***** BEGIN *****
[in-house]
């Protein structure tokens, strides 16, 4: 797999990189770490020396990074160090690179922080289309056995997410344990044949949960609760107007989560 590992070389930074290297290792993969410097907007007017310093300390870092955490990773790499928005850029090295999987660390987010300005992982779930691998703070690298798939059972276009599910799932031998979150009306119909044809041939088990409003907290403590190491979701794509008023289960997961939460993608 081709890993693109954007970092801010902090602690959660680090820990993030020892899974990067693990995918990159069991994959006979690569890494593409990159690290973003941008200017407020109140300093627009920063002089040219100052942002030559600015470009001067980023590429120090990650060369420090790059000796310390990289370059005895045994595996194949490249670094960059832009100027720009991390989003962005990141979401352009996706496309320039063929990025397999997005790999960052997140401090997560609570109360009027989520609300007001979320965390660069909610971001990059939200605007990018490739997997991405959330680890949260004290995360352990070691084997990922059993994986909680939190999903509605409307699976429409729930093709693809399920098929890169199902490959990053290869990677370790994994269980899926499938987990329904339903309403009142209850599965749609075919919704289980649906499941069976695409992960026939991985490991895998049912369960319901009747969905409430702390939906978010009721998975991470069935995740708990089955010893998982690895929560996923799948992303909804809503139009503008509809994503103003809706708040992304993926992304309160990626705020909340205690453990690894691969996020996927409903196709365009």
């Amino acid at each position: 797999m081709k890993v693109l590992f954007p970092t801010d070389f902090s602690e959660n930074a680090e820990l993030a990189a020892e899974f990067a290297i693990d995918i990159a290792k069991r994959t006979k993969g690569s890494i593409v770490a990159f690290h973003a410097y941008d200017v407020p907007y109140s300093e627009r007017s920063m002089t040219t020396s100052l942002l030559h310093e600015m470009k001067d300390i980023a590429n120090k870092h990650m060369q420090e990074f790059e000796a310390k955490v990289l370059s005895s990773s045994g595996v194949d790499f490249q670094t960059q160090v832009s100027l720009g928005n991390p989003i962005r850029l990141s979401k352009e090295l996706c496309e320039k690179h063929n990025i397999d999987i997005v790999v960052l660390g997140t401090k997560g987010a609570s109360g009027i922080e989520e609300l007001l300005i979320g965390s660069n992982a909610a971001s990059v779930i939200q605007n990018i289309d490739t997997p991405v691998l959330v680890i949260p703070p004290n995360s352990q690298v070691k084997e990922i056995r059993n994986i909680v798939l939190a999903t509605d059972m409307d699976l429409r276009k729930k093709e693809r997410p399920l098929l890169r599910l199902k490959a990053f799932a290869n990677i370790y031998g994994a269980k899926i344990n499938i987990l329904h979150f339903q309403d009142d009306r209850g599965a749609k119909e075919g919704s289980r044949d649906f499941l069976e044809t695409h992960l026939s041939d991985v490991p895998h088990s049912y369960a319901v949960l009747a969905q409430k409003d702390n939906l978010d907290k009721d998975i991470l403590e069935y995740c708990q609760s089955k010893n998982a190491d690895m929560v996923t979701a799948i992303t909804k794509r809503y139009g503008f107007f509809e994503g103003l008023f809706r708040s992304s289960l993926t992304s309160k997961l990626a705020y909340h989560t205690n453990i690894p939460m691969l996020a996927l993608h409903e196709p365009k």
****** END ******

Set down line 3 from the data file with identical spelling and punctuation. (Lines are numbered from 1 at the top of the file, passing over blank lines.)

């Amino acid at each position: 797999m081709k890993v693109l590992f954007p970092t801010d070389f902090s602690e959660n930074a680090e820990l993030a990189a020892e899974f990067a290297i693990d995918i990159a290792k069991r994959t006979k993969g690569s890494i593409v770490a990159f690290h973003a410097y941008d200017v407020p907007y109140s300093e627009r007017s920063m002089t040219t020396s100052l942002l030559h310093e600015m470009k001067d300390i980023a590429n120090k870092h990650m060369q420090e990074f790059e000796a310390k955490v990289l370059s005895s990773s045994g595996v194949d790499f490249q670094t960059q160090v832009s100027l720009g928005n991390p989003i962005r850029l990141s979401k352009e090295l996706c496309e320039k690179h063929n990025i397999d999987i997005v790999v960052l660390g997140t401090k997560g987010a609570s109360g009027i922080e989520e609300l007001l300005i979320g965390s660069n992982a909610a971001s990059v779930i939200q605007n990018i289309d490739t997997p991405v691998l959330v680890i949260p703070p004290n995360s352990q690298v070691k084997e990922i056995r059993n994986i909680v798939l939190a999903t509605d059972m409307d699976l429409r276009k729930k093709e693809r997410p399920l098929l890169r599910l199902k490959a990053f799932a290869n990677i370790y031998g994994a269980k899926i344990n499938i987990l329904h979150f339903q309403d009142d009306r209850g599965a749609k119909e075919g919704s289980r044949d649906f499941l069976e044809t695409h992960l026939s041939d991985v490991p895998h088990s049912y369960a319901v949960l009747a969905q409430k409003d702390n939906l978010d907290k009721d998975i991470l403590e069935y995740c708990q609760s089955k010893n998982a190491d690895m929560v996923t979701a799948i992303t909804k794509r809503y139009g503008f107007f509809e994503g103003l008023f809706r708040s992304s289960l993926t992304s309160k997961l990626a705020y909340h989560t205690n453990i690894p939460m691969l996020a996927l993608h409903e196709p365009k």